I was a stand-up comic for years.
Until very recently -- like, days ago -- I still put it in the present tense. I'd say I _am_ a comedian. Unable to let go. Thinking -- knowing -- that one day I'd get the urge to hit the stage as a comic again.
Today, I'm finally doing what Chris Hardwick's dad was wise enough to do years ago.
Billy Hardwick was a professional bowler. One of the best in the world. When he retired -- that was it. He stopped bowling... period. Not just for money. He stopped... period.
He didn't want to taint the memory.
I haven't been so wise.
For years, I've had this on-again/off-again relationship with stand-up comedy.
It's time to let that go.
Or is it?
Do you SEE?
The problem with showbiz is that there's no time limit.
That's also a good thing, depending on how you look at it -- what mood you're in -- how old you are, etc.
On the one hand, I'm happy to know that at my ripe old(ish) age of 52, I could still pursue a career in stand-up if I wanted to.
But that's also a curse.
Because, come on. Is there really a place for a guy my age to re-start climbing the ladder in stand-up comedy?
And even if there were a "place", do I really have the energy it would take to "make it"?
Hell, I didn't have the energy and/or the talent to "make it" when I was in my mid-20's to early-30's. I quit my day job to pursue it, and eventually hit a dead end...
A dead-end of my own making, by the way.
I didn't realize it at the time, but Hollywood didn't "chew me up and spit me out" (as was often my explanation to people in the years following my return from Hollywood to "real life"). The fact is, I was unable to muster the energy to continue pursuing that proverbial "next level".
So, what makes me think I could do it now?
For one thing, it's not about "thinking".
There's no logic behind dreams.
One day, I might very well wake up with that unexplainable urge to start driving thousands of miles for a few minutes of stagetime here and there and everywhere/anywhere.
But I sure hope not.
It's not that I don't have _some_ urge to do comedy anymore.
It's just that I've come to grips with the fact (belief?) that there's really no reason for me to do _any_ stage time -- because it's not going to lead anywhere.
It's just not worth my time.
I've got other/better things to do.
And if I have an existential moment that says to me, "Who cares if it leads anywhere? Just do it for fun!"...
I have to slap that existential moment in the face, and remind it that stand-up comedy is very often not very fun -- both in the preparation and the performing.
Sure, there can be a few fun moments here and there. But those moments are hard to come by when you're only getting up on stage once in a while.
And when you don't care enough to prepare.
In the past couple of years, an old comedian friend of mine (Lamont Ferguson) tossed me a few bones -- and I gladly caught them -- and voraciously nibbled on the sparse pieces of meat (an amusing metaphor to me -- since the gigs where in a BBQ restaurant).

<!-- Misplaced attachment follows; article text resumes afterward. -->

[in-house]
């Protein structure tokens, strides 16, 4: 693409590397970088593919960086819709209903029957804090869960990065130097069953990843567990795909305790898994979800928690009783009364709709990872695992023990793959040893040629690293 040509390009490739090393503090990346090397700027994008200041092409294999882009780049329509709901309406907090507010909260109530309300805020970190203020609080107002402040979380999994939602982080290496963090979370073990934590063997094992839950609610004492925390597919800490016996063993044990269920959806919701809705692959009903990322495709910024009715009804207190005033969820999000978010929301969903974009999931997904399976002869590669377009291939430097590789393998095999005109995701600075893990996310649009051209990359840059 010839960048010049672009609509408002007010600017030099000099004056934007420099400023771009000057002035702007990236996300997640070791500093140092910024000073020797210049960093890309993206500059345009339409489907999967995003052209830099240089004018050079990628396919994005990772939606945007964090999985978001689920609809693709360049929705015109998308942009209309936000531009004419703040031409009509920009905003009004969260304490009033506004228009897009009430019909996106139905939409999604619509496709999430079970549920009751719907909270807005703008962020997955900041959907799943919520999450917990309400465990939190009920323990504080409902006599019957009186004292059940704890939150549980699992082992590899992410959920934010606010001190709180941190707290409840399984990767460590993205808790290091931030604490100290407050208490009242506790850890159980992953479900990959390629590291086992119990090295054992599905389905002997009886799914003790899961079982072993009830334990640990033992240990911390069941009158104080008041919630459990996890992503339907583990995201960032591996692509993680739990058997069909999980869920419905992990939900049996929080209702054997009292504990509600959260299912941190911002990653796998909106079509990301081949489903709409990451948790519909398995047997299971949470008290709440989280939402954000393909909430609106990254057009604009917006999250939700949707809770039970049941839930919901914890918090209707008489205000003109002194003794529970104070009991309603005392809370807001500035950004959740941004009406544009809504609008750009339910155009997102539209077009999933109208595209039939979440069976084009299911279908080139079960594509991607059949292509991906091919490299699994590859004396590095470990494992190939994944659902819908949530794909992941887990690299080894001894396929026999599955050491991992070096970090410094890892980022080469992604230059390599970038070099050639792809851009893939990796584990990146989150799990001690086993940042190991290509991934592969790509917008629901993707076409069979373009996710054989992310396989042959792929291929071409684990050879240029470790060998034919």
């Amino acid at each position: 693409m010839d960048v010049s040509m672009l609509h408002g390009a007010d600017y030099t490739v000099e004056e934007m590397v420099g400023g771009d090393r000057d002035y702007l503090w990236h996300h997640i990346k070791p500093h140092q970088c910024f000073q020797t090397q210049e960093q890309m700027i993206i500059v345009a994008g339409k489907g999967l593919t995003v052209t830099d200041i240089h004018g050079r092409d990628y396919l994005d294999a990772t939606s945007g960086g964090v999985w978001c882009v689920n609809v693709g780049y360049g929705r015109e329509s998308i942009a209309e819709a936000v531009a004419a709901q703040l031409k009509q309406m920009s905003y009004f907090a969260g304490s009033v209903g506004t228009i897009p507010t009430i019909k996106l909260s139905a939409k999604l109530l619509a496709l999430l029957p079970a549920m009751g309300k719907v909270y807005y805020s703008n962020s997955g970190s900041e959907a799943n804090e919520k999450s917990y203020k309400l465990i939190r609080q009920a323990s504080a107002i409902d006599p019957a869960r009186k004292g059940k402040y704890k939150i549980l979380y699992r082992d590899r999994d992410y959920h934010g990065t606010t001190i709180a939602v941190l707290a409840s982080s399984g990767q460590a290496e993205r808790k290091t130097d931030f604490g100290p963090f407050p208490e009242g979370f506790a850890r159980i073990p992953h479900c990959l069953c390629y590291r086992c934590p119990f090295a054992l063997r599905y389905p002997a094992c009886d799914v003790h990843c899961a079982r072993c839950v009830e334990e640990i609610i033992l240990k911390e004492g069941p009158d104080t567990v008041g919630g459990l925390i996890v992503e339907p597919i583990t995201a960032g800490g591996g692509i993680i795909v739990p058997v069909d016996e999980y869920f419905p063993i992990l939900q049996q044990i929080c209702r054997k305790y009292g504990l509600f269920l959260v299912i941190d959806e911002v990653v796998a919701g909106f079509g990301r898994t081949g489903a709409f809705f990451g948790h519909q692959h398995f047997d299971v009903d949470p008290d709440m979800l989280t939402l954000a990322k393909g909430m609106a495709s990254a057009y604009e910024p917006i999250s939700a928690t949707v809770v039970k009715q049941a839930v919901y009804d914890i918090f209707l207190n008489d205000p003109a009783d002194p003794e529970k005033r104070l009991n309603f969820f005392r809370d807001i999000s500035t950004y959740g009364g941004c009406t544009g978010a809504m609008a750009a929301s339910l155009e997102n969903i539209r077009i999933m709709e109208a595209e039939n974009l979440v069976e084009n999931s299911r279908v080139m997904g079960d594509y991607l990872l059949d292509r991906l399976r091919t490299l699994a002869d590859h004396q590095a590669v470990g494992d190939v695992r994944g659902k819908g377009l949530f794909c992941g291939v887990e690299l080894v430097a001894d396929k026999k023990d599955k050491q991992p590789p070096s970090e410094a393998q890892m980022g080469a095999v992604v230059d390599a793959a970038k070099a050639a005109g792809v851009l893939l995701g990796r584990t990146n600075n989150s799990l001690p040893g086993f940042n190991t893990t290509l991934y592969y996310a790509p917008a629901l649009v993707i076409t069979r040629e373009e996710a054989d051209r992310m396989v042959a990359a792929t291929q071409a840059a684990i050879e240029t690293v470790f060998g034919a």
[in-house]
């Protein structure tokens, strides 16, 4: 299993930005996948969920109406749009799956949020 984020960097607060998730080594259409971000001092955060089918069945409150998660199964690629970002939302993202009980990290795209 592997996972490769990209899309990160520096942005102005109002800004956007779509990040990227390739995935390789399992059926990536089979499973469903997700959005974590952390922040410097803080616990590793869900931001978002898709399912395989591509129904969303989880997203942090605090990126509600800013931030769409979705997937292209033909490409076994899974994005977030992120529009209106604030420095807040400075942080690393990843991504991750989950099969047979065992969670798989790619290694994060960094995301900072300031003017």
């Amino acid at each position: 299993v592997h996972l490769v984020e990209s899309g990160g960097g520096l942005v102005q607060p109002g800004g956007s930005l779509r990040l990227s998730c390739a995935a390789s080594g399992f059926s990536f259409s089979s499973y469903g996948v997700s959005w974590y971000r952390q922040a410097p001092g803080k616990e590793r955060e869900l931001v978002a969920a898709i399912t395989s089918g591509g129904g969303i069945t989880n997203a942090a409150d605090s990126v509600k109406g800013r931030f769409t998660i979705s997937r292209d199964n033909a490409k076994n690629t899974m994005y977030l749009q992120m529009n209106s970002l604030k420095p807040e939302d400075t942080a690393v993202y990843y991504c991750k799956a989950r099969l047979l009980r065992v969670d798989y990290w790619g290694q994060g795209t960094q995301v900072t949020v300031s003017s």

I couldn't wait for another bone to be tossed my way (since I'd already stopped pursuing any bones on my own).
But now I'm hoping that if/when a bone is tossed in my direction...
I'll run like hell in the other direction.
Or, at least, politely decline to catch it.
It's not that I'm not thankful for those bones. Those gigs had their moments. That's what kept me going back.
In the words of Lamont...
"I've lost the will to comede".
Actually, those aren't his words. He hasn't lost the will. It's just that I heard the words coming out of his mouth when he told me that some of our old comedy buddies have not caught the bones he's tossed.
And now, my name can (finally) be added to that list.
It's not that I'm giving up on the idea of having _any_ career in showbiz.
Thanks to the Internet, I can continue to do my own video projects whenever I feel like it (and sometimes even be watched by an audience into the double-digits!).
And thanks to the never-ending need for actors of all ages in other people's projects, I can continue to occasionally audition for (and occasionally get selected to do) those gigs.
I can also continue to sing and play my guitar. Somehow, it's not as pathetic to see an old dude jamming an old tune as it is to see an old dude jamming on an old joke.
In fact, old dudes jamming old tunes can be incredible.
I once went to a blues club in Chicago (not the House of Blues, by the way -- an actual, old, sweaty-walled blues club) -- and was blown away by the old guys on stage -- easily in their 80's. They were amazing. "Pathetic" is the last word that comes to mind. As I recall them in this present moment, the first word that comes to mind is "inspirational".
So, it's not totally a bad thing that there's no age limit in showbiz.
You might even say it's a blessing and a curse.
(Did you read the title of this post?)
It's just, well... it's about choice.
What things are okay to pursue in your golden years, and what things are best left in your scrapbook?
Speaking of my scrapbook...
I was once a football player. It's been a long time since the thought of pursuing football crossed my mind.
The cool thing about football is that it eventually leaves you no choice.
You _must_ stop.
That may seem like a bad thing to lovers of choice -- but sometimes, it nice to have your choices limited. It can help you focus on other things -- things you're more capable of actually accomplishing (and enjoying).
Things that don't make you look (and feel) pathetic.
It's not that athletes know exactly when to quit. Many hold on for "too long". But eventually, time runs out -- and they find something else to do with their lives.
You're not likely to see a 52-year-old playing in the NFL.
But you can still see a 52-year-old getting up on stage to do comedy in a BBQ restaurant now and then.
Hopefully, not _this_ 52-year-old.